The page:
Black History Month gives us an opportunity to pay homage to some great Memphis artists: from Aretha Franklin (yes, Detroit – she was born here), Issac Hayes, Ernest Withers and George Hunt. Memphis has and continues to birth culture creators and shifters.
There’s been a fresh wave of creatives sweeping over Memphis over the past decade. From the eclectic and bodacious murals in neighborhoods to poignant and breathtaking photography capturing Memphis moments and movements.
Here are just a few of Memphis’ budding creatives who you should pay attention to:
Native Memphian and visual creator, Lawrence Matthews, propels his art to the depths of truth, reality and justice. Even his biography states he was raised in a “racially tense environment where his experiences and interests manifested themselves in his creative expression.” He’s a maverick in the Memphis art community, serving as the program director for the CLTV, a renovated space and community of Black artists in Memphis. His most recent show at the Dixon Gallery and Gardens, “To Disappear Away (Places Soon To Be No More),” showcased photographed images of landscapes, landmarks and neighborhoods of predominantly Black communities in Memphis that are suffering the impact of gentrification. He’s truly an underrated gem to the Memphis community, a savant of Black experiences and storytelling, and a purveyor of pushing Black reality in the face of all those who aren’t afraid to inhale it. Look forward to joining his unveiling of the Orange Mound Community Center mural on Saturday, March 14th, painted by the artist himself through the Urban Art Commission.
A graduate of Memphis College of Art ’17, Quantavious “Toonky Berry” Worship is a rising muralist, graphic design and illustrator. You have probably seen his work in Paula Raiford’s Disco, Young Avenue Sound, Lafayette’s Music Room, Rec Room and Crumpy’s Wings with designs for Ghost River and Vice Virtue Coffee. Originally from Mississippi (our sister state – yes, many Memphians claim the whole state of Mississippi more than we claim Tennessee), Toonky meshes animation with virtual reality, contemporary art with a freestyle genre and tone. You haven’t seen this type of art anywhere else. His work has travelled across the globe, taking on jobs from weddings, funerals, business logos and apparel. Check out his first exhibit and showing, “Toonkification: In Progress” at Stock&Belle, 387 S Main Street. This show displays fine art prints of his original illustrations, several paintings on canvas, and clothing such as t-shirts and stickers. The show runs until February 24th.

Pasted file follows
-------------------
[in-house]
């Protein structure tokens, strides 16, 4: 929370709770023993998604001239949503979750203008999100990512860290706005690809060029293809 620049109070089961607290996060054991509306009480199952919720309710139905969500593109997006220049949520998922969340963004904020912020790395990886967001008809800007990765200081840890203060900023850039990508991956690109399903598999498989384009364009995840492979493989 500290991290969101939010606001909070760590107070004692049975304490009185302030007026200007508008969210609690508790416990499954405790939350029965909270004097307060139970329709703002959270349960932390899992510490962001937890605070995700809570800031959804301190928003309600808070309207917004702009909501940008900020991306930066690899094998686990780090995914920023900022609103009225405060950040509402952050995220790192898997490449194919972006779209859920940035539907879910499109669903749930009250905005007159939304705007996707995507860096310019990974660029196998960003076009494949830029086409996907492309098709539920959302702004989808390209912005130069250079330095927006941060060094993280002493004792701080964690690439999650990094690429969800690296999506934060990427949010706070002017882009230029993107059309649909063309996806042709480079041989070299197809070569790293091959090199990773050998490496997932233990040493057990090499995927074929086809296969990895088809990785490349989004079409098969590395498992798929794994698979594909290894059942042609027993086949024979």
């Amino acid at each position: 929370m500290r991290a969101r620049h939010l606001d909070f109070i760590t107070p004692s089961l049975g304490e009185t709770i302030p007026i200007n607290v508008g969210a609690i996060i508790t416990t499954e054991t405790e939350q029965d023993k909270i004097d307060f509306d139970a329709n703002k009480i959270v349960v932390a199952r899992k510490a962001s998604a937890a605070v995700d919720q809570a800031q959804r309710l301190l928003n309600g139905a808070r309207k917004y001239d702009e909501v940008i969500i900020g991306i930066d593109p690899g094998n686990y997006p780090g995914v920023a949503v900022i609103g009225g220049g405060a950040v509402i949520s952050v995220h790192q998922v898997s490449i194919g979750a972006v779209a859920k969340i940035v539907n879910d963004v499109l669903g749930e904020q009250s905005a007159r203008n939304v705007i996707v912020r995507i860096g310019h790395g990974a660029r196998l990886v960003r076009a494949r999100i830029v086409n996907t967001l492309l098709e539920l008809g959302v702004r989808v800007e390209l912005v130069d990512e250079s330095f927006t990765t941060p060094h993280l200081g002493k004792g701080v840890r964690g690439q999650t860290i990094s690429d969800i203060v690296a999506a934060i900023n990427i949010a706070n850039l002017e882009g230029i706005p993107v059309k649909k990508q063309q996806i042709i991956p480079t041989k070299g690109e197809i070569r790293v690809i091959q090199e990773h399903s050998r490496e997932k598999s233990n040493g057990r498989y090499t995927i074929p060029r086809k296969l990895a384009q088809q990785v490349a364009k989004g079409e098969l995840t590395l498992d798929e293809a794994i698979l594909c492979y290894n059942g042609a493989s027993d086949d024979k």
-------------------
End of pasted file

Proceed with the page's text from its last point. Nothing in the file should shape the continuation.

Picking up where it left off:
Point of personal privilege: I’m a photographer and have been for quite some time, but Catherine Elizabeth makes me want to put my DSLR down and hide it in a box in the back of the closet. You may have seen Catherine’s work on Cleveland Avenue, driving north toward Crosstown. Right above the post office, there’s a billboard of a beautiful, Black woman stretched across a vintage sofa with a blue hue blanketing the portrait. It was photographed by Catherine. A University of Memphis graduate, Catherine’s another member of Unapologetic, who’s a quiet storm in the artist community. Her work has predominantly been featured at The CLTV space in Orange Mound, and The Brooks Museum of Memphis’ “Photography in Memphis” at the end of 2019. She brilliantly sharpens the complexity, beauty and vulnerabilities of Black women while also shooting concerts, art shows and events for her fellow artists. Check out her work here and follow her on instagram and find yourself in constant amazement of her eye.
All I know is his most recent video, “Crunk Aint Dead” was shot in the famous Arcade Restaurant. Duke Deuce has already been proclaimed as one of the hottest names in rap, and on track to revive to “Crunk” genre that had us dancing in high school gyms. His latest project, “Memphis Massacre 2” features hit makers including Lil Jon, Lil Yachtey and Memphis’ own Project Pat, Three 6 Mafia’s Juicy J and DJ Paul. The 27-year-old Memphis native was born with rap and hip hop in his DNA, something his father Duke Nitty, local rapper and producer, instilled in him. His vibe is 100 percent Memphis with photoshoots in front of Crystal Palace Skating Rink and The Orpheum Theater, Duke Deuce isn’t shying away from the Memphis sound. He’s amplifying it and getting us back in the Plush Club like it’s 2003.